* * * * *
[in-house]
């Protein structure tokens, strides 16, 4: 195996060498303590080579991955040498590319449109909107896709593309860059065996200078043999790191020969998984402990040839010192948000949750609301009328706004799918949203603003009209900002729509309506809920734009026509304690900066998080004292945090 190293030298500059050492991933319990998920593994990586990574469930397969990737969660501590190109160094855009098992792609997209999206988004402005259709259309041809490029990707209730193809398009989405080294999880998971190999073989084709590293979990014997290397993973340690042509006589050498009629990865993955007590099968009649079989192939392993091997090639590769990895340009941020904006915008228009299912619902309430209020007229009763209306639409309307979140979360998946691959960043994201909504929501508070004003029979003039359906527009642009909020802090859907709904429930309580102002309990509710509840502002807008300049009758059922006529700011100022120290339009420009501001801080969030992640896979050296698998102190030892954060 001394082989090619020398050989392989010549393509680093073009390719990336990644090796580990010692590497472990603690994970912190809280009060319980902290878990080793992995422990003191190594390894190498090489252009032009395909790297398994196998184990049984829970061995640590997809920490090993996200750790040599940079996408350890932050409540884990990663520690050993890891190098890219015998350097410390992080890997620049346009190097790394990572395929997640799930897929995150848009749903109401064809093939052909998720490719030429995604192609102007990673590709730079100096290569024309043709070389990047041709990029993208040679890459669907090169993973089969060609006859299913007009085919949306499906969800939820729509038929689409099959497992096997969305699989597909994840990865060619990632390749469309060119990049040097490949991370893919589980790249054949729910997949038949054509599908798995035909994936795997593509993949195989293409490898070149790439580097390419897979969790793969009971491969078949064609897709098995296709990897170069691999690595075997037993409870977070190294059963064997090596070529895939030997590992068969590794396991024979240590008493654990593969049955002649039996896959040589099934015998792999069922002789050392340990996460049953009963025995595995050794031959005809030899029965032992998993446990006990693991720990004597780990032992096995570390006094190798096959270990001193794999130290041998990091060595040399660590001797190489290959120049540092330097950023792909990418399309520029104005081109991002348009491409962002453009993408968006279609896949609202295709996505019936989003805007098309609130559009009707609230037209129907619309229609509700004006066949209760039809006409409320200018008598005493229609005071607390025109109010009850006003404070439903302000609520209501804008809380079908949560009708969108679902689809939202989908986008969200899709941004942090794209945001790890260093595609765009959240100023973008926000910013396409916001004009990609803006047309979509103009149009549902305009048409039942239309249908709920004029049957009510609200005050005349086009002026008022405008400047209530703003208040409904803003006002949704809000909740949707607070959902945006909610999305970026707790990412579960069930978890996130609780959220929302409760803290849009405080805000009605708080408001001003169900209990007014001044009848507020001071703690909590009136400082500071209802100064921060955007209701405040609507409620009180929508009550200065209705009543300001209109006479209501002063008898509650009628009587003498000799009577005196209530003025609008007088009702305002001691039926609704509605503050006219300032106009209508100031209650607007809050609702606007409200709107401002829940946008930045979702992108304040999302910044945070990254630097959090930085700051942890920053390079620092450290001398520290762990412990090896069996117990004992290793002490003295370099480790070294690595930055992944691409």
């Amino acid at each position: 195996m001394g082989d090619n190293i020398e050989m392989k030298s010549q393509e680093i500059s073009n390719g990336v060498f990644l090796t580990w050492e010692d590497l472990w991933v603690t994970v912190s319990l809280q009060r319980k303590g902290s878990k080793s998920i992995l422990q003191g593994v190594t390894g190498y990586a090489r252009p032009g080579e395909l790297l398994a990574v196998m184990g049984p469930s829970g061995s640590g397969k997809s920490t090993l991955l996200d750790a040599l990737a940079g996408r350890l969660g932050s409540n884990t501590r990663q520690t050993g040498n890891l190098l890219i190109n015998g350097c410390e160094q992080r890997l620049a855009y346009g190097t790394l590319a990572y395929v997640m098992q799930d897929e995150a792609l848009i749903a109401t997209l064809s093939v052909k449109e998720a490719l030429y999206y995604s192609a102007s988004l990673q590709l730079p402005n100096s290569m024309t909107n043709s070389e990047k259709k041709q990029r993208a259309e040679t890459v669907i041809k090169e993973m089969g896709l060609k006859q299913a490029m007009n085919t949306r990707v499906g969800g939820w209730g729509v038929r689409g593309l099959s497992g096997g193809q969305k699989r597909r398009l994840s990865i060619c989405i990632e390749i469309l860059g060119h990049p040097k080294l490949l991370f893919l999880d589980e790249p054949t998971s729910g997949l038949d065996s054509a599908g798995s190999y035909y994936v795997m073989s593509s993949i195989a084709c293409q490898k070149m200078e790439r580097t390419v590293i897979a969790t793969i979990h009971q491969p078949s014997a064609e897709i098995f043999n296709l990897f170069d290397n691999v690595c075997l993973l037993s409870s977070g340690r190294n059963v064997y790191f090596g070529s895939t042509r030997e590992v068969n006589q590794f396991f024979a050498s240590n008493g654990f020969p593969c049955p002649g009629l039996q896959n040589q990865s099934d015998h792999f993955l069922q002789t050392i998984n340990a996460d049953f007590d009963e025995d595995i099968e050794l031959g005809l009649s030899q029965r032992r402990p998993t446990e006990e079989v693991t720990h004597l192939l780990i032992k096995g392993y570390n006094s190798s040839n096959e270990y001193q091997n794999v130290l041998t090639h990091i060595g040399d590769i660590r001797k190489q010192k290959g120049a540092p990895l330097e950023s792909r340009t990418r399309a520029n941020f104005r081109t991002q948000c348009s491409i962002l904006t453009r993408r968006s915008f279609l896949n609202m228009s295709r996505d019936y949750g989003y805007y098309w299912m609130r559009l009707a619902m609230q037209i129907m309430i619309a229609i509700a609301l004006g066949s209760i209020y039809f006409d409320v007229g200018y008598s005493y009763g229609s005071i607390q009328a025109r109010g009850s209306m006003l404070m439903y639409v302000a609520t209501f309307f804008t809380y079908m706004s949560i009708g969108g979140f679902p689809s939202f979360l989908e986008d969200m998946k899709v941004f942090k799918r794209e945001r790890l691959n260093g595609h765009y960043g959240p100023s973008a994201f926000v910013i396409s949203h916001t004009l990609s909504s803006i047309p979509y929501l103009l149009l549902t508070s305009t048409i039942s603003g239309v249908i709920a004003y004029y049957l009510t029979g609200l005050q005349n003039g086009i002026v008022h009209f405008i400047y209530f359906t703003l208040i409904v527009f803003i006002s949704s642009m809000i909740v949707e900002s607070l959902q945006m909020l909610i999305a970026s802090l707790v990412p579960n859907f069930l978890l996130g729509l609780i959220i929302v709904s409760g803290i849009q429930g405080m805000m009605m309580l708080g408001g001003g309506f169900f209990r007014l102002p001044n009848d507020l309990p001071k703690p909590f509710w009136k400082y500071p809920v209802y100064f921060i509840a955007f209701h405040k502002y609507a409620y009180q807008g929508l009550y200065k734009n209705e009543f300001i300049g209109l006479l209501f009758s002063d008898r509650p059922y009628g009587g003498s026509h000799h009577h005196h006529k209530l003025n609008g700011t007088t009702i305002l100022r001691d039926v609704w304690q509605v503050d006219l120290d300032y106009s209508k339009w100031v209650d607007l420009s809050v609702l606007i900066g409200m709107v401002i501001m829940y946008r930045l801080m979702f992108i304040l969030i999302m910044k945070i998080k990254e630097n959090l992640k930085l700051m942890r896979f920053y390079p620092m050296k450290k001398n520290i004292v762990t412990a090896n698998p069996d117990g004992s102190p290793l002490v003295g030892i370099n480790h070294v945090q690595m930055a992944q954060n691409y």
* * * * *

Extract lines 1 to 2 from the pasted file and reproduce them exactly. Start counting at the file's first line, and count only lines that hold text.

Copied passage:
[in-house]
């Protein structure tokens, strides 16, 4: 195996060498303590080579991955040498590319449109909107896709593309860059065996200078043999790191020969998984402990040839010192948000949750609301009328706004799918949203603003009209900002729509309506809920734009026509304690900066998080004292945090 190293030298500059050492991933319990998920593994990586990574469930397969990737969660501590190109160094855009098992792609997209999206988004402005259709259309041809490029990707209730193809398009989405080294999880998971190999073989084709590293979990014997290397993973340690042509006589050498009629990865993955007590099968009649079989192939392993091997090639590769990895340009941020904006915008228009299912619902309430209020007229009763209306639409309307979140979360998946691959960043994201909504929501508070004003029979003039359906527009642009909020802090859907709904429930309580102002309990509710509840502002807008300049009758059922006529700011100022120290339009420009501001801080969030992640896979050296698998102190030892954060 001394082989090619020398050989392989010549393509680093073009390719990336990644090796580990010692590497472990603690994970912190809280009060319980902290878990080793992995422990003191190594390894190498090489252009032009395909790297398994196998184990049984829970061995640590997809920490090993996200750790040599940079996408350890932050409540884990990663520690050993890891190098890219015998350097410390992080890997620049346009190097790394990572395929997640799930897929995150848009749903109401064809093939052909998720490719030429995604192609102007990673590709730079100096290569024309043709070389990047041709990029993208040679890459669907090169993973089969060609006859299913007009085919949306499906969800939820729509038929689409099959497992096997969305699989597909994840990865060619990632390749469309060119990049040097490949991370893919589980790249054949729910997949038949054509599908798995035909994936795997593509993949195989293409490898070149790439580097390419897979969790793969009971491969078949064609897709098995296709990897170069691999690595075997037993409870977070190294059963064997090596070529895939030997590992068969590794396991024979240590008493654990593969049955002649039996896959040589099934015998792999069922002789050392340990996460049953009963025995595995050794031959005809030899029965032992998993446990006990693991720990004597780990032992096995570390006094190798096959270990001193794999130290041998990091060595040399660590001797190489290959120049540092330097950023792909990418399309520029104005081109991002348009491409962002453009993408968006279609896949609202295709996505019936989003805007098309609130559009009707609230037209129907619309229609509700004006066949209760039809006409409320200018008598005493229609005071607390025109109010009850006003404070439903302000609520209501804008809380079908949560009708969108679902689809939202989908986008969200899709941004942090794209945001790890260093595609765009959240100023973008926000910013396409916001004009990609803006047309979509103009149009549902305009048409039942239309249908709920004029049957009510609200005050005349086009002026008022405008400047209530703003208040409904803003006002949704809000909740949707607070959902945006909610999305970026707790990412579960069930978890996130609780959220929302409760803290849009405080805000009605708080408001001003169900209990007014001044009848507020001071703690909590009136400082500071209802100064921060955007209701405040609507409620009180929508009550200065209705009543300001209109006479209501002063008898509650009628009587003498000799009577005196209530003025609008007088009702305002001691039926609704509605503050006219300032106009209508100031209650607007809050609702606007409200709107401002829940946008930045979702992108304040999302910044945070990254630097959090930085700051942890920053390079620092450290001398520290762990412990090896069996117990004992290793002490003295370099480790070294690595930055992944691409």